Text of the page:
• Red flashing lights and extended stop arms indicate that the bus has stopped, and that children are getting on or off. Motorists must stop their cars and wait until the red lights stop flashing, the extended stop sign is withdrawn, and the bus begins moving before they can start driving again.


  • Get to the bus stop at least five minutes before the bus is scheduled to arrive.
  • When the bus approaches, stand at least three giant steps (6 feet) away from the curb, and line up away from the street.
  • Wait until the bus stops, the door opens, and the driver says that it's okay before stepping onto the bus.
  • If you have to cross the street in front of the bus, walk on the sidewalk or along the side of the road to a point at least five giant steps (10 feet) ahead of the bus before you cross. Be sure that the bus driver can see you, and you can see the bus driver.
  • Use the handrails to avoids falls. When exiting the bus, be careful that clothing with drawstrings, and book bags with straps don't get caught in the handrails or doors.
  • Never walk behind the bus.
  • Walk at least three giant steps away from the side of the bus.
  • If you drop something near the bus, tell the bus driver. Never try to pick it up because the driver may not be able to see you.


  • Teach children to follow these common sense practices to make school bus transportation safer.




Annual Chicken Bar-B-Que



Saturday, July 19th, 2014

On behalf of the Officers and Members of the Tabernacle Rescue Squad, we would like to thank everyone who came out to support us this year at our Annual Chicken BBQ.  The BBQ was a huge success. We look forward to next years BBQ and hope everyone will come out once again to make it another huge success.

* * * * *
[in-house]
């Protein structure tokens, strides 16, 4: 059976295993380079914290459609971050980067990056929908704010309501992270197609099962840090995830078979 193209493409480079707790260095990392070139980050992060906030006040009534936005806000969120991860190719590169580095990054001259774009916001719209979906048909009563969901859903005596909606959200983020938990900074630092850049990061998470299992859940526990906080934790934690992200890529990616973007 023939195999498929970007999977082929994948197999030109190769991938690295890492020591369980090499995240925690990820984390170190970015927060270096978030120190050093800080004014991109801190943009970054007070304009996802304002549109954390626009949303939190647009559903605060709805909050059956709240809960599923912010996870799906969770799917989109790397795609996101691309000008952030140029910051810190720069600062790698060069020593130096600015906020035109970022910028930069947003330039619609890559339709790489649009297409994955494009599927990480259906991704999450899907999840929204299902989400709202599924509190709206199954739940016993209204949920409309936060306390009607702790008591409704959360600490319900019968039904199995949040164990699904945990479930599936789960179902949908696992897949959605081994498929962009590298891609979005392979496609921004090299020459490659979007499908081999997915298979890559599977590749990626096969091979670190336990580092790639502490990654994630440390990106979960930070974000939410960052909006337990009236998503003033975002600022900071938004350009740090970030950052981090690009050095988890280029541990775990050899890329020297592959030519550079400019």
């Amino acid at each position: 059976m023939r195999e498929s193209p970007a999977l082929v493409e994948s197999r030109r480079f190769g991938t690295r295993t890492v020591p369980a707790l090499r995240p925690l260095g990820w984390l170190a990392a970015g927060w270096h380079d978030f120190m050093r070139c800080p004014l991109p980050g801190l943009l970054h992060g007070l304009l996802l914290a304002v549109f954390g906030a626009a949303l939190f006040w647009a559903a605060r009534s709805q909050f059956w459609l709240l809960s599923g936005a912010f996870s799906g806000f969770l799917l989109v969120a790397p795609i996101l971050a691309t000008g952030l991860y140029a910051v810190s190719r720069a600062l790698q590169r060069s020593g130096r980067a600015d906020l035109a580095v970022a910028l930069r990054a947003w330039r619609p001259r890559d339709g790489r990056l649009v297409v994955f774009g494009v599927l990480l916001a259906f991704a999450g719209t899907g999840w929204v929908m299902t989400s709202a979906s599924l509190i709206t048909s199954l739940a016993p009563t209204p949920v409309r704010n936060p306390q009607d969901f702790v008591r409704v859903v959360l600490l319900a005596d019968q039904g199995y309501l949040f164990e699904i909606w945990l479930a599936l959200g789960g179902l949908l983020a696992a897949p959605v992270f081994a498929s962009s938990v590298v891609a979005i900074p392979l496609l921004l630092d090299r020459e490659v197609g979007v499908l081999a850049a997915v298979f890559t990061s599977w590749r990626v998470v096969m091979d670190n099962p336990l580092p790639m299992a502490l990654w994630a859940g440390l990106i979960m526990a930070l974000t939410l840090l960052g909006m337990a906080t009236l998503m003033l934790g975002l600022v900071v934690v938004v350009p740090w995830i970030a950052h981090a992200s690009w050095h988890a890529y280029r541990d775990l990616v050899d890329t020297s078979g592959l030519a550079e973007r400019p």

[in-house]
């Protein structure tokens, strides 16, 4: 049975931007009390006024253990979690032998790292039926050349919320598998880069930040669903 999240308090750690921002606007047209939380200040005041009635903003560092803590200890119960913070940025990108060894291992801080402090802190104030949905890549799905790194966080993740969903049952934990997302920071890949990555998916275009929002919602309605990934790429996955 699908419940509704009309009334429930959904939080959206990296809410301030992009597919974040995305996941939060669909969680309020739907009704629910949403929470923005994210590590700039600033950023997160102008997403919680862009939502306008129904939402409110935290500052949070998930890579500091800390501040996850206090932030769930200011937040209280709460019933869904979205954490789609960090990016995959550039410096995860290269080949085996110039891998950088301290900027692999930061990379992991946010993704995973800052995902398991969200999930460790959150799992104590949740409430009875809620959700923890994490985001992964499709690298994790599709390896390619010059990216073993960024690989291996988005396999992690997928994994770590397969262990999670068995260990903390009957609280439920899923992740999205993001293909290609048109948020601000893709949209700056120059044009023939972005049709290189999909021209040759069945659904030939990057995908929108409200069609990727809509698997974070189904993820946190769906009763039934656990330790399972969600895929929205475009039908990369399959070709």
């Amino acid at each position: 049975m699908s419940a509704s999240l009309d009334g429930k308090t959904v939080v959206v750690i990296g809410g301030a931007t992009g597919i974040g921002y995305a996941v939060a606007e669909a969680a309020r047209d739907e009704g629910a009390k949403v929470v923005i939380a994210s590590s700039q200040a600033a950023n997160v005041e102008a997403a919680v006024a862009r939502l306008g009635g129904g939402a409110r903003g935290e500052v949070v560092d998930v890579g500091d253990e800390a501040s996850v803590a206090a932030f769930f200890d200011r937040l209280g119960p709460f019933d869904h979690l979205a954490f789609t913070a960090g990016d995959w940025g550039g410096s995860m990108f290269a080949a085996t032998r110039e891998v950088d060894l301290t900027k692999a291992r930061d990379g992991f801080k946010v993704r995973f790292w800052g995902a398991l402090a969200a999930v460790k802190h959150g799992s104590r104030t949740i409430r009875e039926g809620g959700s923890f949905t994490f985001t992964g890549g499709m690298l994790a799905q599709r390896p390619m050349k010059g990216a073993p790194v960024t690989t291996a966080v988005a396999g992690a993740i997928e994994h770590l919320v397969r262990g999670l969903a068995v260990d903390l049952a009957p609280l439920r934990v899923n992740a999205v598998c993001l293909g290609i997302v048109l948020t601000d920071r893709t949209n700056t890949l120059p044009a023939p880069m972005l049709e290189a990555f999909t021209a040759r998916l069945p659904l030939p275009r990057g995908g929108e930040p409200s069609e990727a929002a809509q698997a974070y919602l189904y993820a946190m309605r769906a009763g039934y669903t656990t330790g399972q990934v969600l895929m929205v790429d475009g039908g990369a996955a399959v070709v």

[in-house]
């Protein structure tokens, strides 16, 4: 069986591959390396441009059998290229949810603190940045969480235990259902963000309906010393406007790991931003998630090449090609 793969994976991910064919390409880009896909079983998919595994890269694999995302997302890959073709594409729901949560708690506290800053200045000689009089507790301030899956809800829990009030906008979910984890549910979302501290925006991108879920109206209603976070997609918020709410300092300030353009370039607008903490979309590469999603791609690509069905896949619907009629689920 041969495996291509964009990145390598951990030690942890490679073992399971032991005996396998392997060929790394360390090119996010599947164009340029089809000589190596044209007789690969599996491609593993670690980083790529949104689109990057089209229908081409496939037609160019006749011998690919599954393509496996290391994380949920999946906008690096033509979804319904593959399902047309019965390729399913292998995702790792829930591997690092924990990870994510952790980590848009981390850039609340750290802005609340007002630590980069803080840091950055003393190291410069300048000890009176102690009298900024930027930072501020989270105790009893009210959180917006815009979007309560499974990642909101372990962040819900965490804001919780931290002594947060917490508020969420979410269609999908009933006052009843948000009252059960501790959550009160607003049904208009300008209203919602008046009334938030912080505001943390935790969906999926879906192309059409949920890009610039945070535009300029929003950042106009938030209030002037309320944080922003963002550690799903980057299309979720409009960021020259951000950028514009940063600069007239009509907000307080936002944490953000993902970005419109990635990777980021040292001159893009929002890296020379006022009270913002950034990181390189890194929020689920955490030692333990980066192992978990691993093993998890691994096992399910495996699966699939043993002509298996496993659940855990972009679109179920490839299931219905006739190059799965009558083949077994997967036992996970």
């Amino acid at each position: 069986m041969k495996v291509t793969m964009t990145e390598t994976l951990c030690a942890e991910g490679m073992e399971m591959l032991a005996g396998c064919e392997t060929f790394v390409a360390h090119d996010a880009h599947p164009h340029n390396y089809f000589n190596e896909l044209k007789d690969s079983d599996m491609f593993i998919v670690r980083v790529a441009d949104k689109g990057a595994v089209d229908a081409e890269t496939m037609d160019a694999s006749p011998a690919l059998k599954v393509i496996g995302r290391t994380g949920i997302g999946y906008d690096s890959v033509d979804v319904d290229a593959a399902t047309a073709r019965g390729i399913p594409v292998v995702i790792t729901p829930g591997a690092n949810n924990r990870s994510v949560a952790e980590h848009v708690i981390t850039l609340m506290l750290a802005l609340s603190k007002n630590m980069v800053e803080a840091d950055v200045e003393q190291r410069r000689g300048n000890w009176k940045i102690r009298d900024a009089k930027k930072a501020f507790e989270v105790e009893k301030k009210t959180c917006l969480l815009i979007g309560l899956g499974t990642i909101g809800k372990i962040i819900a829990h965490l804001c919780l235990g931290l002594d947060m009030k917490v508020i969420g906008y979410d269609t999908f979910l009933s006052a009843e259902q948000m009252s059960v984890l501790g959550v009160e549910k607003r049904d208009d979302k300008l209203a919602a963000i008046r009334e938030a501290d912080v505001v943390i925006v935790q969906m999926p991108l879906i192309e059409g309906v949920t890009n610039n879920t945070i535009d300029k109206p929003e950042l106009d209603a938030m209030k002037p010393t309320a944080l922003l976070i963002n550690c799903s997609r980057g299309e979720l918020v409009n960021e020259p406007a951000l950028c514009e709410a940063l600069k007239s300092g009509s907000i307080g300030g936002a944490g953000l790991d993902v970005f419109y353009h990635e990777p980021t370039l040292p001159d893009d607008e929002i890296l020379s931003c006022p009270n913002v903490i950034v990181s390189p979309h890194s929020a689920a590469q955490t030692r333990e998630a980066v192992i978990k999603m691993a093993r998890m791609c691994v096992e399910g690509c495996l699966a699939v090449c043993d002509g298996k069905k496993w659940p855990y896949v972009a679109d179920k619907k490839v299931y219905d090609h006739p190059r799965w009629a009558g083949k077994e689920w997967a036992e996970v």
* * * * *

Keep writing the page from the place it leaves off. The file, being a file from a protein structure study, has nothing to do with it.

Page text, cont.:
Spring Safety Tips

With today being the first day of spring soon the air will begin to warm and the trees will begin to bud. This means it’s time for spring cleaning, yard work, home repairs, and new exercise regimens…all of which can present a variety of health and safety hazards. Our organization is often called upon to respond when problems occur, which provides an excellent opportunity to educate our community about spring safety.

With warmer weather and longer days upon us, people in Tabernacle are emerging from their winter cocoons to focus on long-neglected projects like spring cleaning, home repairs, and yard work. Many are also lacing up their shoes for their first outdoor walk or jog of the season. These activities can be extremely beneficial, but they also involve a variety of health and safety hazards that can be avoided with the proper precautions. To help ensure everyone in our community stays safe this season, the members of

Tabernacle Rescue Squad offer the following tips and suggest you post them where they can be seen by your family members and co-workers.

Cleaning for Safety

Nature is undergoing a fresh start and so are homeowners who are ready to clean up the debris that has been accumulating in basements, storage sheds, and garages over the winter.

  • Household and pool chemicals, paints, and poisons should be properly marked and stored under lock and key, away from children’s reach. Dispose of any that are leaking, expired, or that look bad.
  • When cleaning up hazardous chemicals wear rubber gloves and follow the safety direction on the packaging. Never mix chemicals in the same container. If you don’t’ know how to dispose of them, seek outside advice. Never put them into the trash or pour down the drain.
  • Make sure gasoline and cleaning fluids are well marked and stored in a cool, dry place away from the house and out of the reach of children and pets. Use only approved containers for gasoline storage.
  • Never use gasoline to clean skin, clothes, auto parts, or floors.